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D.

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Ramblings of the day.

D.

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Lately, I usually play games on my phone on the train ride to work, however I’m trying to break the habit by drawing instead. Here’s today’s free flow drawing.

D.

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WORK

 

Last night I refined this sketch a little more. I’m trying to form a abstract figure from the flowers, leaves, vines and branches. An alien creature seems to be emerging.

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I’ve been developing this image in my head all week. Today, I’m trying to get it out on paper and make sense of it. Good times. I’m drawing textures that I haven’t experimented with before. Very meditative and relaxing.

At first I thought this was going to be a purely decorative piece, but a deeper interpretation is coming to me slowly. I can’t wait to start inking this one.

Happy Saturday everyone.

D.

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I’m an Illustrator and I’m a Photo Editor. Rarely do the two worlds ever collide. In fact they’re very much separate. Only recently I’ve decided to start posting my work as a photo editor on my blog. I refrained from doing so in the past because I didn’t want to confuse what ever audience I had. However, now I believe showing this work rounds me out, and it’s a practice that not many illustrators can say they experience. With all that said, I actually got to work on a project  that believe it or not sent my two worlds crashing together. It all started with a call from my friend and wardrobe stylist Ise White, who I’ve collaborated  on many photo shoots with for Siempre Mujer Magazine. She asked me if I’d be interested in doing a project with a new magazine, where she worked as the Fashion Editor, titled “Relapse“.  She told me that I could do WHATEVER I wanted for a ten page fashion story for the books up coming art issue. Once we worked out a few details, I was on board. We both came up with the simple idea of shooting a model in her underwear with her hair pinned back. Then I’d draw in her hair and clothes. She paired me up with the Creative Director of the magazine, photographer Tyler Mitchell. After discussing a few ideas I sent him these rough story boards.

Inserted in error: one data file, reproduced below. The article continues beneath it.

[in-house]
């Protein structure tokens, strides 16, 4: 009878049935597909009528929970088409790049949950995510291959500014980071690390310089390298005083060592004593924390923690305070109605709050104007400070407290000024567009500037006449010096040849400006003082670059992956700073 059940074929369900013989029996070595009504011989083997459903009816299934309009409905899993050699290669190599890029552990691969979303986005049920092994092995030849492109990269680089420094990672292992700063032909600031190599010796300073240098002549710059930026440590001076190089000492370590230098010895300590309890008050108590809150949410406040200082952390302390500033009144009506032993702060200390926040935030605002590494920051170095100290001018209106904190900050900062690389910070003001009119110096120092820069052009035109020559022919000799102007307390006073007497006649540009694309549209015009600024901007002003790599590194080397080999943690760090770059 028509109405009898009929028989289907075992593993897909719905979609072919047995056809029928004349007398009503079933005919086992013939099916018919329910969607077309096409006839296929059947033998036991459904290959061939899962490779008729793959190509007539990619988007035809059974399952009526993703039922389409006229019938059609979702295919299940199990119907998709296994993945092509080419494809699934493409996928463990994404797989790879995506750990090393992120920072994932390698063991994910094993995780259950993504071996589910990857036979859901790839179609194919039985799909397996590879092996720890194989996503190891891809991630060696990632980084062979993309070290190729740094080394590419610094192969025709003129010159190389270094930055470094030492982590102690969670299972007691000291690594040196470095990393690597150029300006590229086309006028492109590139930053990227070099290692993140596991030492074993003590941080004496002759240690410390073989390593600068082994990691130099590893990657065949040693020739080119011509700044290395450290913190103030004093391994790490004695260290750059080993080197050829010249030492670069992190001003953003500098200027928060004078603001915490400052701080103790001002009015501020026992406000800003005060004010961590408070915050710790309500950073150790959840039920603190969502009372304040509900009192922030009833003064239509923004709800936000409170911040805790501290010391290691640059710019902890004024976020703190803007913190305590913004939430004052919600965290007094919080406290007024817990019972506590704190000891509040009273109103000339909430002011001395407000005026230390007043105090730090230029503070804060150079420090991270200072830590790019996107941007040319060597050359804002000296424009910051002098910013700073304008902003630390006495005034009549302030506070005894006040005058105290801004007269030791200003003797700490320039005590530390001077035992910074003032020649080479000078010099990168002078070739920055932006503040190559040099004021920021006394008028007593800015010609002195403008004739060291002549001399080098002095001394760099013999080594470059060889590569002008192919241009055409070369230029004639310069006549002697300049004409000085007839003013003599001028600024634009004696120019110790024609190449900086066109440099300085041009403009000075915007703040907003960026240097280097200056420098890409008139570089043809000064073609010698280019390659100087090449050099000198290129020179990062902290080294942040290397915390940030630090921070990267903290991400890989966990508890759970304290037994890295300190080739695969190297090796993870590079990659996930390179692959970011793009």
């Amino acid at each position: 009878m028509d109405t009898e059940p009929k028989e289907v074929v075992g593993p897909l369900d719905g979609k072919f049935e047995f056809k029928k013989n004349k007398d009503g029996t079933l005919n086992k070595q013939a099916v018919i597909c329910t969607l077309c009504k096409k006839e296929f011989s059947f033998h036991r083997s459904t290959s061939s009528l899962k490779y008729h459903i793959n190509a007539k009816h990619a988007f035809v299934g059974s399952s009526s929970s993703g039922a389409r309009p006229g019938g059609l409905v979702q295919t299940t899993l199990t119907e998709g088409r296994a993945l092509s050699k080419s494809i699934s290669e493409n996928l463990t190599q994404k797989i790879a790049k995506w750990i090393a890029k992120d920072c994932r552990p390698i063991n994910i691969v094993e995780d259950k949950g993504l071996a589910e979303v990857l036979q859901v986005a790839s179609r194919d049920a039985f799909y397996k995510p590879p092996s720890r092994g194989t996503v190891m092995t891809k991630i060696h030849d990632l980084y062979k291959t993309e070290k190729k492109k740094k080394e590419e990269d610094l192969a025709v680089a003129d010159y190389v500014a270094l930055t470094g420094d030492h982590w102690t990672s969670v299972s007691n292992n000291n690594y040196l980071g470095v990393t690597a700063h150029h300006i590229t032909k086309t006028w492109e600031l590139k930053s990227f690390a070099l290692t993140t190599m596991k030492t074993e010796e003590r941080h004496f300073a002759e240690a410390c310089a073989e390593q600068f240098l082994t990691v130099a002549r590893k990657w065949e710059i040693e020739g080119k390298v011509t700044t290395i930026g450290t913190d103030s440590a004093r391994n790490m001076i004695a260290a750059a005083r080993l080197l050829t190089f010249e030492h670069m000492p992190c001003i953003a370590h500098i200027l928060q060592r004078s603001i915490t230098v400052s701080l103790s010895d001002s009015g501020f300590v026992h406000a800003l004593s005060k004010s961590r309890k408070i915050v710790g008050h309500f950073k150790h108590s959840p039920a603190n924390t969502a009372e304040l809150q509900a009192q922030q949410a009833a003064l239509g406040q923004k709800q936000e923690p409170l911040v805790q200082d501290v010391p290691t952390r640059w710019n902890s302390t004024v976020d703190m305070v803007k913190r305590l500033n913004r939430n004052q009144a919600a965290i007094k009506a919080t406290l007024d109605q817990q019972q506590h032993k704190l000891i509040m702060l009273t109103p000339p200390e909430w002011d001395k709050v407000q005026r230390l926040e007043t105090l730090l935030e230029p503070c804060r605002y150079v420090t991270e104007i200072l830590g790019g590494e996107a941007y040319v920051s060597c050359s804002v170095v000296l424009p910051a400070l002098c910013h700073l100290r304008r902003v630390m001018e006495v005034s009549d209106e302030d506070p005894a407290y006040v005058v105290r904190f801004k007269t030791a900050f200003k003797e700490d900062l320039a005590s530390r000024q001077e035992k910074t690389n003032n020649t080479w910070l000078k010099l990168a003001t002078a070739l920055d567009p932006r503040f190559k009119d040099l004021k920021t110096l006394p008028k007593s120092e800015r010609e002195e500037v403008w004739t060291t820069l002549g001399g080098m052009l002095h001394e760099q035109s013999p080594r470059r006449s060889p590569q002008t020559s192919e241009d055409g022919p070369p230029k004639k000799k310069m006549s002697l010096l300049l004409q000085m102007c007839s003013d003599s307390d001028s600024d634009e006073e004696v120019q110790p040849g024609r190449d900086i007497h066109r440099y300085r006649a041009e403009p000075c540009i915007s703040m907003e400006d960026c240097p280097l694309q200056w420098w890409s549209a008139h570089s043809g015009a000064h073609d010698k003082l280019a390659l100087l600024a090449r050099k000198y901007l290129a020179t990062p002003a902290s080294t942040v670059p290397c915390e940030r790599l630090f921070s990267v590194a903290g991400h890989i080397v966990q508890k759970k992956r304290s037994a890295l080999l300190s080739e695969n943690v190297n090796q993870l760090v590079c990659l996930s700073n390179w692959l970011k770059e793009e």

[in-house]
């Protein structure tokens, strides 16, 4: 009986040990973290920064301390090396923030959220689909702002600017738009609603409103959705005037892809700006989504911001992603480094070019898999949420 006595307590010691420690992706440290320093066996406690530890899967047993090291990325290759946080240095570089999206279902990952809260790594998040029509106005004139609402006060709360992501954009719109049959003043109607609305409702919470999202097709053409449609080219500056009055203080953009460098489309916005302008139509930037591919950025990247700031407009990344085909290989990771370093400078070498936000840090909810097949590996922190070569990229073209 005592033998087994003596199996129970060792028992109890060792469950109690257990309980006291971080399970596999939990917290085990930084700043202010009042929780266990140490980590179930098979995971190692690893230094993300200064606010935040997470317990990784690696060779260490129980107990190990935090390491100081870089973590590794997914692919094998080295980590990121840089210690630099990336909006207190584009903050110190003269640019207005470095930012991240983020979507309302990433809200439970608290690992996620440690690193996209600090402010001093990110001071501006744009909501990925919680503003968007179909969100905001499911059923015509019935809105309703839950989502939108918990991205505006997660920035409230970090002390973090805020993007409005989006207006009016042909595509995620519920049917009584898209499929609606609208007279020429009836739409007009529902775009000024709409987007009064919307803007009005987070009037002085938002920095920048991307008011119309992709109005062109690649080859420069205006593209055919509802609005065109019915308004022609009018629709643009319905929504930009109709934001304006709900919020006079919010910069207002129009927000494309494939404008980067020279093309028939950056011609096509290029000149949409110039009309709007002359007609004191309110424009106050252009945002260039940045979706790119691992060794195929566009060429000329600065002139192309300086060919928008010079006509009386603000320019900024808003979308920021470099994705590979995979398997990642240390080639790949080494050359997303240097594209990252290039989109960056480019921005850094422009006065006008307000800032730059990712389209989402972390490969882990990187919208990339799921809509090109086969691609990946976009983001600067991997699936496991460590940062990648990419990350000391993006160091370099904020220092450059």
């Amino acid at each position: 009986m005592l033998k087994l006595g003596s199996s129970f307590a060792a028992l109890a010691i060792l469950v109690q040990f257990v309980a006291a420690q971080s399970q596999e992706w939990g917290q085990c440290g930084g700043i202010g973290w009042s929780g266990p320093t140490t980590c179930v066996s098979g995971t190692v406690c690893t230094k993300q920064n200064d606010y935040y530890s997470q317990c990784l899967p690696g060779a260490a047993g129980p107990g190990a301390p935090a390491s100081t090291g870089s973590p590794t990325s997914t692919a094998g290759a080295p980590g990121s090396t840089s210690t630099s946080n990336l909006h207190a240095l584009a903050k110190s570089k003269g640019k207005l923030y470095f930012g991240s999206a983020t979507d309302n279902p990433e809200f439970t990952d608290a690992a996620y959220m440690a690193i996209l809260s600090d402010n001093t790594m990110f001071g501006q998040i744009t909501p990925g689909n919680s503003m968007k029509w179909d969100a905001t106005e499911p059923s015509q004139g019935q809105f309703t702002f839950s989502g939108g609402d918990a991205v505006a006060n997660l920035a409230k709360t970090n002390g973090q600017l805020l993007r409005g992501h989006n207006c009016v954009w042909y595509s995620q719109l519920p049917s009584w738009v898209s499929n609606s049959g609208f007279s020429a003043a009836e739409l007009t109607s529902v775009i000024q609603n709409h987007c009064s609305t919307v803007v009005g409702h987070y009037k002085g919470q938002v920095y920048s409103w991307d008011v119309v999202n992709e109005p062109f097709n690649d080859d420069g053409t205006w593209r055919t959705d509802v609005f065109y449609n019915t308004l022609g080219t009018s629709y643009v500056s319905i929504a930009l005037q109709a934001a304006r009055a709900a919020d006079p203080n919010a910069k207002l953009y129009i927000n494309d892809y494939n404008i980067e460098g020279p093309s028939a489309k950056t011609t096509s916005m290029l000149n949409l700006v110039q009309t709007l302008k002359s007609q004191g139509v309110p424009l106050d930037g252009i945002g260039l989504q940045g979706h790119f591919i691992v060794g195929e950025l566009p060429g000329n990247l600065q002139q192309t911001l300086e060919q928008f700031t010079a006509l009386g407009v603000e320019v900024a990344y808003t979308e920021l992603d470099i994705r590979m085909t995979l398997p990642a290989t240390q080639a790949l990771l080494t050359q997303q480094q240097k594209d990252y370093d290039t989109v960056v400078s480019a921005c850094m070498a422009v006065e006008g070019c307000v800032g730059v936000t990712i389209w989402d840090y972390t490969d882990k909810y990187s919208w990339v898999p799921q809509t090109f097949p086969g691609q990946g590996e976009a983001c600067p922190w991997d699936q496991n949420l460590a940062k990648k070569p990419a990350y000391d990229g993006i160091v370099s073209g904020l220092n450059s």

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The next thing I knew, we were on a set, bringing this idea to life.

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Tyler did an initial edit, getting rid of the shots that were totally unusable. Then he sent the rest to me and  I narrowed them down to the shots I thought would work best with the drawings I had planned. I decided the best way to get this done was to print the images out and draw my designs over them on tracing paper. Then I transferred those drawings on to watercolor paper, using my light box and inked them in. Finally, I colored them in photoshop.

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Here’s how the finals came together.

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Photography by Tyler Mitchell. Art by David Cooper. Make up by Suzana Hallili. Model: Mila At MC2.

Thanks for looking. I hope you enjoyed the process!

D.